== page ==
PHP How to Display HTML Code in a Form – Display HTML code instead of output

1 Comment RSS Site Feed Author: AITpro Admin
Published: March 11, 2011
Updated: March 20, 2011

To display HTML code in a form instead of processing or outputting the HTML code, or to be more technically correct the HTML special characters, you would use the PHP htmlspecialchars( ) string function.  If you want to display all  HTML character entities then y0u would use the htmlentities( ) string function instead

How to display HTML code in a form and not process or output the HTML code:

In this form example the form has a text field where YouTube embed code is allowed to be entered to display a YouTube video in a directory listing submission.  The HTML code needs to be displayed instead of allowing PHP to process the HTML code becaue the submit form is re-editable.  What happens if you don’t display the actual HTML code instead of allowing the code to be processed or ouputted is that the YouTube embed code will display the video in the submit form if a person is re-editing their directory listing submission.  So the goal is to have the actual YouTube HTML embed code be displayed instead of allowing the HTML code to be processed or outputted and display the actual Youtube video on re-edit of the submit form.  This is a very simple thing to accomplish using the PHP htmlspecialchars( ) string function.

Example:

   if(isset($_POST['action']) && !isset($data) ){ echo $_POST['Dir']['youtube_url_55'];
} elseif (isset($data)){ echo htmlspecialchars($data['youtube_url_55'][0]); } ?>" />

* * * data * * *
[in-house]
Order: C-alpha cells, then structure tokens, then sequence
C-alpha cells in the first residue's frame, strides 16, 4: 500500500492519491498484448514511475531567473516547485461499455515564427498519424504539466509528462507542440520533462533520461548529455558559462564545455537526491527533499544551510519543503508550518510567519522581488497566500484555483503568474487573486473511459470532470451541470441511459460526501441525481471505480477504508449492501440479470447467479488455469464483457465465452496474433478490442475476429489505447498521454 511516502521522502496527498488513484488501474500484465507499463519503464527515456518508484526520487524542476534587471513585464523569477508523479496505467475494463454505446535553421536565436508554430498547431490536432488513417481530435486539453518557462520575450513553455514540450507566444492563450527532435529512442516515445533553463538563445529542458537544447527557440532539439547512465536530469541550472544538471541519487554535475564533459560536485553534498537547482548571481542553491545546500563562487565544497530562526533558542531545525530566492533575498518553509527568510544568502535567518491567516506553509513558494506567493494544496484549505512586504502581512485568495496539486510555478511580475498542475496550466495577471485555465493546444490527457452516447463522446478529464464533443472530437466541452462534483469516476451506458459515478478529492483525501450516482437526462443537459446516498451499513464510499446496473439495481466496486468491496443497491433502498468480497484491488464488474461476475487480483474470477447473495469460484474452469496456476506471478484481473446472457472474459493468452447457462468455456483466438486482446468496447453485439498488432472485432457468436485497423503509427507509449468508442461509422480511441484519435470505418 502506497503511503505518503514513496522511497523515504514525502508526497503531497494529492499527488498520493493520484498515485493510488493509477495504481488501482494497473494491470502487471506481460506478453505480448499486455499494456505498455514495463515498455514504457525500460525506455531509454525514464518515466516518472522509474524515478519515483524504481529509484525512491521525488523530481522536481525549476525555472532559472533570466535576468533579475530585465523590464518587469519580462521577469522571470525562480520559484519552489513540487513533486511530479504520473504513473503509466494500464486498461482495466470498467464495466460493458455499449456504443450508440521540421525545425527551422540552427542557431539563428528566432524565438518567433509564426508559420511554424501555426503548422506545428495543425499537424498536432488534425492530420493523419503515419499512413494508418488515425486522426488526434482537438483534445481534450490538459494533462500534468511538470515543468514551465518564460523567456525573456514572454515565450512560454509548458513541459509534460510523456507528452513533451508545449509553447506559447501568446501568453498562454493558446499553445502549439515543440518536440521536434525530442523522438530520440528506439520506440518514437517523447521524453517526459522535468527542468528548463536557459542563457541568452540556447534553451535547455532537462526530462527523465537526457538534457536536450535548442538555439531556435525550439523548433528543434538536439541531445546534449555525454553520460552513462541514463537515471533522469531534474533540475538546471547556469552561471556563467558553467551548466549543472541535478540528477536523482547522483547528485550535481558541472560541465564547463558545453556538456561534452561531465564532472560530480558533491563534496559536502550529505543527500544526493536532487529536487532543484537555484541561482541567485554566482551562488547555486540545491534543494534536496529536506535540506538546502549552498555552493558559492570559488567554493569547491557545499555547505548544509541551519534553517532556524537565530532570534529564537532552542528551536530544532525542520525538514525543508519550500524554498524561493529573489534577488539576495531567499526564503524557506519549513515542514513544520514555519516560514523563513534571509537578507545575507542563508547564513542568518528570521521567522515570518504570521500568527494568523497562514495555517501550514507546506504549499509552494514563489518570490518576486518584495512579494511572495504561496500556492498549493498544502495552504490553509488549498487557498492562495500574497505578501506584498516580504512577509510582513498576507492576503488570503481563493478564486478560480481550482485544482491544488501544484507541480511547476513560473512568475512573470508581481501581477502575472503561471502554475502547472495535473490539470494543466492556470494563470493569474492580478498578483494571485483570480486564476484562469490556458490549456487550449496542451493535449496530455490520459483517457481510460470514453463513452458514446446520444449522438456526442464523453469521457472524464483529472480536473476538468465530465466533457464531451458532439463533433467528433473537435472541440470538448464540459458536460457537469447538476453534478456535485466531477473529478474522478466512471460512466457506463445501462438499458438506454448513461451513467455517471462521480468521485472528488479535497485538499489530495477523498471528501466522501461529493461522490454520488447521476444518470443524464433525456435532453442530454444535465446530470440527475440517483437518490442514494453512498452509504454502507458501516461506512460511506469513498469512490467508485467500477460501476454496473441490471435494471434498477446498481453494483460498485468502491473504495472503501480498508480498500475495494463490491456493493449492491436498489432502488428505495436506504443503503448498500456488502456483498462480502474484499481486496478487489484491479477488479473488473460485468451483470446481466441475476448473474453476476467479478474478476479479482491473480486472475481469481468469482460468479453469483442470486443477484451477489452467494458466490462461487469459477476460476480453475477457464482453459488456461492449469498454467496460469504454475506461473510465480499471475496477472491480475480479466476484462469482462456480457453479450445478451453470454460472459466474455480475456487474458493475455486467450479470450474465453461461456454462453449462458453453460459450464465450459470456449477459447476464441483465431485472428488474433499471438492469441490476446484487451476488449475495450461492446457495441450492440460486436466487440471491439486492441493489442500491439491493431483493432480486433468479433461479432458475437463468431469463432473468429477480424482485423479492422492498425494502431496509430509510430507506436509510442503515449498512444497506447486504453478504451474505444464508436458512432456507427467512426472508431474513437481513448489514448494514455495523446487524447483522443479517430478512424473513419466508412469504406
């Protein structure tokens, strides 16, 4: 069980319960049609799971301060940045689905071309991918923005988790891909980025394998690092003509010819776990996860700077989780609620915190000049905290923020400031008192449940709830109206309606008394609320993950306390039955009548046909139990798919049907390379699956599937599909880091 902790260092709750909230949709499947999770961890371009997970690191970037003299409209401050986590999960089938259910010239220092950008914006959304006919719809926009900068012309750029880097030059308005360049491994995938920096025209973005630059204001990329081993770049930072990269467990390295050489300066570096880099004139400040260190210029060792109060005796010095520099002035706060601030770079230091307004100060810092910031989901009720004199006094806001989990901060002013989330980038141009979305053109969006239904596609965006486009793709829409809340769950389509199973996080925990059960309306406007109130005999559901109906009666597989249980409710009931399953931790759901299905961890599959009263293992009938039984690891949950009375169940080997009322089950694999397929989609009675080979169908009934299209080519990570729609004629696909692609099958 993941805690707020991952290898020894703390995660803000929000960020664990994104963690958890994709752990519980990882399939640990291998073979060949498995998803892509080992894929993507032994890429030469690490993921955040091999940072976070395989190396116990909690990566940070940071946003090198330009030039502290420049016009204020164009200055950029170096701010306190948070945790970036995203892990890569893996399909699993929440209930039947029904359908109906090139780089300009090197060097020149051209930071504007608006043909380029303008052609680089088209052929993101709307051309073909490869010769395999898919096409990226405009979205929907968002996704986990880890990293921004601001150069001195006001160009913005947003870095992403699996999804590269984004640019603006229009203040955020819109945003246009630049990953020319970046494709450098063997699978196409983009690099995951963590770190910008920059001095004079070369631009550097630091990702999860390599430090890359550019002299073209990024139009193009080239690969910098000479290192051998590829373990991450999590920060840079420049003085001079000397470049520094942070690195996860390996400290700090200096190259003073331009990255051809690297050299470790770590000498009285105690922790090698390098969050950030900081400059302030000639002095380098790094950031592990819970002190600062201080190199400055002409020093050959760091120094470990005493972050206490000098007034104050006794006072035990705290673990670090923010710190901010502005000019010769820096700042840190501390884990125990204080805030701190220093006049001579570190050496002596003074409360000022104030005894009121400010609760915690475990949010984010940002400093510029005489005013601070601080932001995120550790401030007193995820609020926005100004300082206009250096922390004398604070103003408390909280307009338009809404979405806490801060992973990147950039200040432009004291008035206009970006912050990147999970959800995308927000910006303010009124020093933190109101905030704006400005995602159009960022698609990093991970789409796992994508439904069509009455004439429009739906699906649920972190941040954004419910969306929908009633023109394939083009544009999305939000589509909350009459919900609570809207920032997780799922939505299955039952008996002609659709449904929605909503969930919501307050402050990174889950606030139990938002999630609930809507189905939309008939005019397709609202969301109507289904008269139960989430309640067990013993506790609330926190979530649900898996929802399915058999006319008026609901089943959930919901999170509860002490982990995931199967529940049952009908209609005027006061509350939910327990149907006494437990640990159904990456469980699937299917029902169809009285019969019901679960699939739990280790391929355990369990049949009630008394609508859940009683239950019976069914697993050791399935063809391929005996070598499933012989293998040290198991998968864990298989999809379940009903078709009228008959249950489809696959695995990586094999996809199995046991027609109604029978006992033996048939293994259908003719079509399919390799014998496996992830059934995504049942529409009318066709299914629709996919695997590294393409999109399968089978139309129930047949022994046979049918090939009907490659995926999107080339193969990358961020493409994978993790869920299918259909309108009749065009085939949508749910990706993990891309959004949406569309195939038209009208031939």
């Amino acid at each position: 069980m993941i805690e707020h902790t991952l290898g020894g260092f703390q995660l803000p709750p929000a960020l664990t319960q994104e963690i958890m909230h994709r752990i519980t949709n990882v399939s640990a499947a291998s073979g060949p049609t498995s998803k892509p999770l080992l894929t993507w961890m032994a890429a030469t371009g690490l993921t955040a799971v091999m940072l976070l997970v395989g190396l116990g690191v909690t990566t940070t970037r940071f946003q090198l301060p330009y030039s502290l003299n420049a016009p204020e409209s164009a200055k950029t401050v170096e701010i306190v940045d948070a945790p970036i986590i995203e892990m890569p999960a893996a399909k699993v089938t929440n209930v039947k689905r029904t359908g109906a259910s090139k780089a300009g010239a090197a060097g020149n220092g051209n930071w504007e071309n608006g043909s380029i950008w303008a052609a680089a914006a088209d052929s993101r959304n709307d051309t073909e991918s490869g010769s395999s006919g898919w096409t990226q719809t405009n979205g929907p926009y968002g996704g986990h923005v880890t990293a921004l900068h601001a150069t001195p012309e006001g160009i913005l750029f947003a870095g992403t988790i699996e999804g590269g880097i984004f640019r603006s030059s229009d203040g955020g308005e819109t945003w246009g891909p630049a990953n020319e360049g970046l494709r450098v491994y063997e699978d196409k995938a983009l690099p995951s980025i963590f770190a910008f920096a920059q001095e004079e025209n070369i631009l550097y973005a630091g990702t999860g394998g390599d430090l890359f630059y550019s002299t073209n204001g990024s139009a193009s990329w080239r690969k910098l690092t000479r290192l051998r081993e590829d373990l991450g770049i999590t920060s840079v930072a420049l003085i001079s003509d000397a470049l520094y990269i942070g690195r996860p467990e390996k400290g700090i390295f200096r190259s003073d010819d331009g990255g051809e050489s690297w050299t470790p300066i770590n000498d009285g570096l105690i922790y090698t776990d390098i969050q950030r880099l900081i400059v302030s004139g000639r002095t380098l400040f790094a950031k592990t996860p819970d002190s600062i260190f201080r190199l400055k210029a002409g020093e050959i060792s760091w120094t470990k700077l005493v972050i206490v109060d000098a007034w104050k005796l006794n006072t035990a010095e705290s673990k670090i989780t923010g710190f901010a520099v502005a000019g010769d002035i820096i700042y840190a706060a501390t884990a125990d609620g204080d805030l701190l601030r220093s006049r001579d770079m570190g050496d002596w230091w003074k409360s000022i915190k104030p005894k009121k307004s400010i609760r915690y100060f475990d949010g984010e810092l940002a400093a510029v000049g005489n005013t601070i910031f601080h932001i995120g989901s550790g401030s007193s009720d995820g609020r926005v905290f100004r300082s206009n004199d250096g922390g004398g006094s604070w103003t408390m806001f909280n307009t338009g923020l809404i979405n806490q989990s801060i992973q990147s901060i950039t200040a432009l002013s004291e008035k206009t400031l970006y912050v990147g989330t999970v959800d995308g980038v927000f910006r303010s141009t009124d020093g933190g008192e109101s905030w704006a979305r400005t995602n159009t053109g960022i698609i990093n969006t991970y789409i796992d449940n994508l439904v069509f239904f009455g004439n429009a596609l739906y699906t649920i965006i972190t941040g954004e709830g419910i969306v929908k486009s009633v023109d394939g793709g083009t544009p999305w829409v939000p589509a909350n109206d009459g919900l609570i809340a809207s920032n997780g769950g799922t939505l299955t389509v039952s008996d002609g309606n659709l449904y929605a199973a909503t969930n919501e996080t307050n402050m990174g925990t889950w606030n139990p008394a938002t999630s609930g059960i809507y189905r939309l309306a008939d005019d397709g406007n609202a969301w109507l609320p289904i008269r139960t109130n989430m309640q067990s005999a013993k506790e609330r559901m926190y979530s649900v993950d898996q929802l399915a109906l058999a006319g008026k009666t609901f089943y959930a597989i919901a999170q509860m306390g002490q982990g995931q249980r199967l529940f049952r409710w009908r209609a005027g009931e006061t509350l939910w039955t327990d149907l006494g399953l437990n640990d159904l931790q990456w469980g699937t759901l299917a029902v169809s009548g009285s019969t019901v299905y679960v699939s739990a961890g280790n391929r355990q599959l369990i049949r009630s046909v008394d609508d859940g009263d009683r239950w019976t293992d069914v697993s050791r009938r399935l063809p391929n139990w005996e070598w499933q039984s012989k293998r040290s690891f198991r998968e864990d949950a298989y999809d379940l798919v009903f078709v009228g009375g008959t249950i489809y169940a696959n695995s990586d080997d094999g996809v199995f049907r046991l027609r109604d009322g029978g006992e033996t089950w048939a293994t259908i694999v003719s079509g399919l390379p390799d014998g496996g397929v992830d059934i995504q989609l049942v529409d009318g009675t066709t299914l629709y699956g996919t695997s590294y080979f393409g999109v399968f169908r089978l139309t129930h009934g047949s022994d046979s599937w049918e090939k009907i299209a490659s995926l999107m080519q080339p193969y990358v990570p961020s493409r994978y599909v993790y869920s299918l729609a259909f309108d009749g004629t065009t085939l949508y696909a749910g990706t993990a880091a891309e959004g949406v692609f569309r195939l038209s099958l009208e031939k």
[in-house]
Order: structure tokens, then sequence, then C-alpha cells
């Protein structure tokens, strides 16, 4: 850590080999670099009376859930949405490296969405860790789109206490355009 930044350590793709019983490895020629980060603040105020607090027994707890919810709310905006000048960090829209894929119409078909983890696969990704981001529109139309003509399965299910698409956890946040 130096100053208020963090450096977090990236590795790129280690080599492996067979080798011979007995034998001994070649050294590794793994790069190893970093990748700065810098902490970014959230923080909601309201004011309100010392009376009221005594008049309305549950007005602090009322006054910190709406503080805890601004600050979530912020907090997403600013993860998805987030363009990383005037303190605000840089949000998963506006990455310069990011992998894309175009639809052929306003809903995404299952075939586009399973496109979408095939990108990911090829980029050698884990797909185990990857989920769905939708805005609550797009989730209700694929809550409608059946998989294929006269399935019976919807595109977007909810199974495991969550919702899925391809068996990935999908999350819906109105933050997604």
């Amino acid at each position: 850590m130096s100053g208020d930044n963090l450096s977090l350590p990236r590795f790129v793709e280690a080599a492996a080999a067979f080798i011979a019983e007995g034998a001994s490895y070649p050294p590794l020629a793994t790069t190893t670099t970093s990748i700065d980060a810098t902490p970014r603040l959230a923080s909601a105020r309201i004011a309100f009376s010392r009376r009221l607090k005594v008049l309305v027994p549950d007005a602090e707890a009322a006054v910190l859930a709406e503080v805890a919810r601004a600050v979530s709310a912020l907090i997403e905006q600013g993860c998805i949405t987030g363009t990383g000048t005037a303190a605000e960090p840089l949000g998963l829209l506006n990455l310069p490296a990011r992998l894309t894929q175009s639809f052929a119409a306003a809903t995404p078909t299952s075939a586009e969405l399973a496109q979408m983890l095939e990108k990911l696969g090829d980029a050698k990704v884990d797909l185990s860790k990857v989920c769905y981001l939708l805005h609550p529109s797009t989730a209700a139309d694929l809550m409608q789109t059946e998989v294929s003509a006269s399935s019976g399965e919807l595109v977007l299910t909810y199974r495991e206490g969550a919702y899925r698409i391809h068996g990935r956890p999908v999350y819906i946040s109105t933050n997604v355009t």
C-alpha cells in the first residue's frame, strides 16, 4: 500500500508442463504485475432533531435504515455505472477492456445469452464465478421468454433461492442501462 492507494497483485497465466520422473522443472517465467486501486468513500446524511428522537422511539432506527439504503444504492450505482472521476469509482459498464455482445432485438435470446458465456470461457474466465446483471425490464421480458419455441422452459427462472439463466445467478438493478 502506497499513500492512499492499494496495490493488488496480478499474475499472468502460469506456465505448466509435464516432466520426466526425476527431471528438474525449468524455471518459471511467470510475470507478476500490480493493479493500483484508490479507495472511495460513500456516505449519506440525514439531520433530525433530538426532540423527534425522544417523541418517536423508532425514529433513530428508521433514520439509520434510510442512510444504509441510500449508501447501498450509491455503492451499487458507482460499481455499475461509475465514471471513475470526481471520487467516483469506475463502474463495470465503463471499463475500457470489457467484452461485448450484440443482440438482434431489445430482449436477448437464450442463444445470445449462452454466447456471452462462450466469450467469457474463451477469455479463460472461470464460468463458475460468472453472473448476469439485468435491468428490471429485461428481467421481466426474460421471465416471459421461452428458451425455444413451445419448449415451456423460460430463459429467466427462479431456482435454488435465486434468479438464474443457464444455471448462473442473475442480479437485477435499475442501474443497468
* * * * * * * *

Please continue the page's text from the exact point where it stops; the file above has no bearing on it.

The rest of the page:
So basically what is happening above is that the form is being checked to see if the post action is selected and if there is data entered into the text field (that portion of the form code that contains the actual text field code is not displayed in this example) and if no data is entered yet then the YouTube embed code that the form submitter enters into the text field will be echoed when the form script is processed.  Then the elseif will check to see if data already exists and if it does it will echo that data that already exists.  So here is where htmlspecialchars is important because if the user is re-editing the form and htmlspecialchars is not used then the form will display the actual YouTube video not the actual YouTube HTML embed code, which is what you want for a number of reasons.  One really obvious one would be if they wanted to change the size dimensions of the YouTube video displayed in the directory listing.  They could simple just edit the HTML code and change those dimensions without having to edit the YouTube HTML embed code outside of the form and then have to copy and paste that HTML code to the form again. 

The HTML code is displayed in the submission form on re-edit.  If the htmlspecialchars string function was not used here the user would see the actual YouTube video embedded into the form.

Click Image to Enlarge
PHP Display html Code in Form not Output


PHP code Reference Link
PHP htmlspecialchars string function